Child labour

The ILO’s Global Report on Child Labour suggests an overall decline in the number of children working in transition economies in Eastern Europe and Central Asia. Economic growth and poverty reduction linked with political commitment to combating child labour have led to significant progress. The ratification rate of both of the ILO Child Labour Conventions has been encouraging. All 10 countries of the region have ratified both fundamental ILO Conventions No. 138 and No. 182.

However, large problems remain in certain parts of the region, especially among Central Asian countries and in the Caucusus, where large informal economies foster the exploitation of children. In urban areas, many street children still fall victim to the worst forms of child labour– sexual exploitation, drug trade, and other work that is harmful to their physical and mental development. In rural settings, children still perform hazardous work in agriculture, especially during cotton harvest. Moreover, the last 15 years have seen a steep decline in pre–school attendance, secondary schooling and Vocational Education and Training (VET). Illiteracy is also on the rise in some countries. These trends contribute directly to the child labour problem.

Furthermore, children from rural areas are trafficked to urban centres or wealthier countries for labour exploitation. Reliable statistics on the magnitude of trafficking remain unavailable. Data from government agencies mostly relate to prosecutions and, therefore, vastly underestimate the extent of the problem.

Public awareness of child labour is still very limited, making it difficult to build grass roots support for collective action. The ILO strategy, therefore, has been to develop and promote models of intervention to combat child labour at both the regional and national levels. Through its International Programme on the Elimination of Child Labour (IPEC), the ILO is implementing a number of regional and country specific technical cooperation programmes. More then 5000 children at risk and their parents have been reached through these activities. Usually a two–pronged approach is chosen that involves both strengthening relevant governmental institutions, social partners, and NGOs on how to combat child labour, while directly supporting (ex–) working street children and their families.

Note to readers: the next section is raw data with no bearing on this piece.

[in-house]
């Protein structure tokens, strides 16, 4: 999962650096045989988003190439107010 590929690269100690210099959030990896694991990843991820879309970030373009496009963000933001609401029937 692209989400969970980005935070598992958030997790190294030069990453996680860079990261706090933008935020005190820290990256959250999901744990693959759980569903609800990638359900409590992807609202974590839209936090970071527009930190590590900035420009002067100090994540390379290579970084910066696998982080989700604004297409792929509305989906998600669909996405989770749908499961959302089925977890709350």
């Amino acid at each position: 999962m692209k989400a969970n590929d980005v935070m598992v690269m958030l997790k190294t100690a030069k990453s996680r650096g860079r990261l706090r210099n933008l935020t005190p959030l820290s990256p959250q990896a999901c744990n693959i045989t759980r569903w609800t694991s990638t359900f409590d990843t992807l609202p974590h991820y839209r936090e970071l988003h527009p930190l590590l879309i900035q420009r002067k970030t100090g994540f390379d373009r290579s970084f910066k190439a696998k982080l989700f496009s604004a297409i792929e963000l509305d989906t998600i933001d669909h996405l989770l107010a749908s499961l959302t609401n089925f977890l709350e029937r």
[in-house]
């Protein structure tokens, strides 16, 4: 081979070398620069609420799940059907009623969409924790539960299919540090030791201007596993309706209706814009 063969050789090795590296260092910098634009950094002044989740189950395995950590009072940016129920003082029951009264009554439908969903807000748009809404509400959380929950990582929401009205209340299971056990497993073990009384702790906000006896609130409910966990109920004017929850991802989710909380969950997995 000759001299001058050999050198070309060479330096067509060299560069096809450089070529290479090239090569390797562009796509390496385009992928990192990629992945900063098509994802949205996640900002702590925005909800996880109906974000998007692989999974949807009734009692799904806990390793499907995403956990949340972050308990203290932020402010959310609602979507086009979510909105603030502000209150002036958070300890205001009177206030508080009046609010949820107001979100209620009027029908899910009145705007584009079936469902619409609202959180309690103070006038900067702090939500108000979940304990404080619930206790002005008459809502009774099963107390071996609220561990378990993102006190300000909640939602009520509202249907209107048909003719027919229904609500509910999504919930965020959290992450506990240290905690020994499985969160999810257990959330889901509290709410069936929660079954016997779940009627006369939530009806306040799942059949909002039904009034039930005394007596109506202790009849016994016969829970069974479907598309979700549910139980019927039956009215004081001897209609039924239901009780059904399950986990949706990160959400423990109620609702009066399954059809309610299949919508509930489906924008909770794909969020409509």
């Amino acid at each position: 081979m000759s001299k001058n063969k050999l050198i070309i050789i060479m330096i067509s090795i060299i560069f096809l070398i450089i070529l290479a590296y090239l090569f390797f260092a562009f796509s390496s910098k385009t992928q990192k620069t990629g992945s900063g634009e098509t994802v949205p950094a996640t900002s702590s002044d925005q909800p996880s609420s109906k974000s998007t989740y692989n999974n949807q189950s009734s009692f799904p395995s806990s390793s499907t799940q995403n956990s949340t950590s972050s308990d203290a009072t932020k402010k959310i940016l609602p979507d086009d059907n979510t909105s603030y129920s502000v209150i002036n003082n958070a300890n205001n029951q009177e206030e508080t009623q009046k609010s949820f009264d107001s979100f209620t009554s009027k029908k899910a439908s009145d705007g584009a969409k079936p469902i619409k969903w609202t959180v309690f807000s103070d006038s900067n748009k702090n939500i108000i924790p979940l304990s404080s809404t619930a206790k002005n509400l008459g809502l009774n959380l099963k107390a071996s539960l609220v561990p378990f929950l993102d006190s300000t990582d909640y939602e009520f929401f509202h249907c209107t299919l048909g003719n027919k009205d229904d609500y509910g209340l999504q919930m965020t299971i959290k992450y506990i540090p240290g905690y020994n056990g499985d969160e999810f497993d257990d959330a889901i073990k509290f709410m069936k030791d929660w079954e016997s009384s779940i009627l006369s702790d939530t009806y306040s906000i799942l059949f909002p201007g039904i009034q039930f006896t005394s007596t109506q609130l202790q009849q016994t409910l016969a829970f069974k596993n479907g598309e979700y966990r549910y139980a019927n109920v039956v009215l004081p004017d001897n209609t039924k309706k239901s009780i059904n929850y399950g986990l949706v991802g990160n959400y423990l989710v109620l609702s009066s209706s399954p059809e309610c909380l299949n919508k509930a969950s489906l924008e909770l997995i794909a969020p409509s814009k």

The programmes are carried out in close cooperation with government agencies, particularly Ministries of Labour. The programmes involve employers’ organizations in order to create conditions for successful business with child labour–free workplaces. Trade unions play a key role in protecting workers’ rights and interests, including awareness– raising and sensitization campaigns. Teachers’ unions are often involved, since teachers are well placed to know of and combat child labour. In addition, civil society, with its close ties to and knowledge of local communities plays a crucial role in the prevention and elimination of the worst forms of child labour. We seek to build sustainable, community–based structures and to nurture leadership and solidarity among youth. Through training peer educators, we seek to empower young people and in this way build local capacities to combat the worst forms of child labour.

Our key messages are that the worst forms of child labour cannot be tolerated in any society, regardless of its level of economic development. Child labour is a blight on progress, and time bound programmes to combat child labour are a crucial part of economic and social development. The recent reductions in child labour in some countries in transition demonstrates the possibilities for success.